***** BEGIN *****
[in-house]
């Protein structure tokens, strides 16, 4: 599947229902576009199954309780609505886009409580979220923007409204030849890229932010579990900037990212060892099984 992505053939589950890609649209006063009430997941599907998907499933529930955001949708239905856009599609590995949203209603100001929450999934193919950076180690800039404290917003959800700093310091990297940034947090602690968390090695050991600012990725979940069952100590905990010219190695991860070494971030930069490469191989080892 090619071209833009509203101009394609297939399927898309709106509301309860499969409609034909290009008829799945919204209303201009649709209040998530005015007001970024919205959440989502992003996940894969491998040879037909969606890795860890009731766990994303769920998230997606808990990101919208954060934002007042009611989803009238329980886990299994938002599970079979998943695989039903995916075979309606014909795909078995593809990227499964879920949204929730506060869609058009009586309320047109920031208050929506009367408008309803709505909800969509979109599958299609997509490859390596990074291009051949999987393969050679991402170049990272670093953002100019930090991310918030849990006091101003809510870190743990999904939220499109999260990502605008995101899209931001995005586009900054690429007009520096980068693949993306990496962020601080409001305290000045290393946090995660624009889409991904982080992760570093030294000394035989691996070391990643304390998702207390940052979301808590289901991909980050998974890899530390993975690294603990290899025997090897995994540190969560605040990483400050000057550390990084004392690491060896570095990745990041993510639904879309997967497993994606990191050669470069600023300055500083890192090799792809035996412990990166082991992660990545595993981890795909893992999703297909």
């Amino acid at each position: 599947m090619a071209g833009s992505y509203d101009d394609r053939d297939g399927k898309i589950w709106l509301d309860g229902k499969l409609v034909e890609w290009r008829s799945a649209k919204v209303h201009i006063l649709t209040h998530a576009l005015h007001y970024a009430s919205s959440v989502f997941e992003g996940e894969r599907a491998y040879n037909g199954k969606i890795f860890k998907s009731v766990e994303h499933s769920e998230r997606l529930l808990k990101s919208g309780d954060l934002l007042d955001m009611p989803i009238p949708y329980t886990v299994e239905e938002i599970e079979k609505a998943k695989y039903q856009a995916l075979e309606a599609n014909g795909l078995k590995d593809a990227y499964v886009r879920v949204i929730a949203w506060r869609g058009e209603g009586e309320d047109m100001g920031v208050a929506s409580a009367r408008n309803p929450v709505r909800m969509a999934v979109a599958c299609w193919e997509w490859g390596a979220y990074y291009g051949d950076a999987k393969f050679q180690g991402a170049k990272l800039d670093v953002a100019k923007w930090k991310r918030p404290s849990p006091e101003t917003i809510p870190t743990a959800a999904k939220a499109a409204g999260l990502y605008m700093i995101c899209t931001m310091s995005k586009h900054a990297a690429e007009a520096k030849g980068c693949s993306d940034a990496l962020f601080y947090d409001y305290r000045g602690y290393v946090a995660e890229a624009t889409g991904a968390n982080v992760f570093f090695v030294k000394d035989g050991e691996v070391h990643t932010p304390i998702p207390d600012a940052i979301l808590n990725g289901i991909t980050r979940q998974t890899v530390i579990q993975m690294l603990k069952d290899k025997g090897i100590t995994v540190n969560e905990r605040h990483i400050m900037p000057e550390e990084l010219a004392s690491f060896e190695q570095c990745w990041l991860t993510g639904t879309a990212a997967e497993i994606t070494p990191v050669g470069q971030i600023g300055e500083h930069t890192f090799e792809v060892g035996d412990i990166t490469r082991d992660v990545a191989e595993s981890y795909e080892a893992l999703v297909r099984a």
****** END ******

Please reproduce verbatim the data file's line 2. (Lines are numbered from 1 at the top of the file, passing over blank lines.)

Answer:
């Protein structure tokens, strides 16, 4: 599947229902576009199954309780609505886009409580979220923007409204030849890229932010579990900037990212060892099984 992505053939589950890609649209006063009430997941599907998907499933529930955001949708239905856009599609590995949203209603100001929450999934193919950076180690800039404290917003959800700093310091990297940034947090602690968390090695050991600012990725979940069952100590905990010219190695991860070494971030930069490469191989080892 090619071209833009509203101009394609297939399927898309709106509301309860499969409609034909290009008829799945919204209303201009649709209040998530005015007001970024919205959440989502992003996940894969491998040879037909969606890795860890009731766990994303769920998230997606808990990101919208954060934002007042009611989803009238329980886990299994938002599970079979998943695989039903995916075979309606014909795909078995593809990227499964879920949204929730506060869609058009009586309320047109920031208050929506009367408008309803709505909800969509979109599958299609997509490859390596990074291009051949999987393969050679991402170049990272670093953002100019930090991310918030849990006091101003809510870190743990999904939220499109999260990502605008995101899209931001995005586009900054690429007009520096980068693949993306990496962020601080409001305290000045290393946090995660624009889409991904982080992760570093030294000394035989691996070391990643304390998702207390940052979301808590289901991909980050998974890899530390993975690294603990290899025997090897995994540190969560605040990483400050000057550390990084004392690491060896570095990745990041993510639904879309997967497993994606990191050669470069600023300055500083890192090799792809035996412990990166082991992660990545595993981890795909893992999703297909």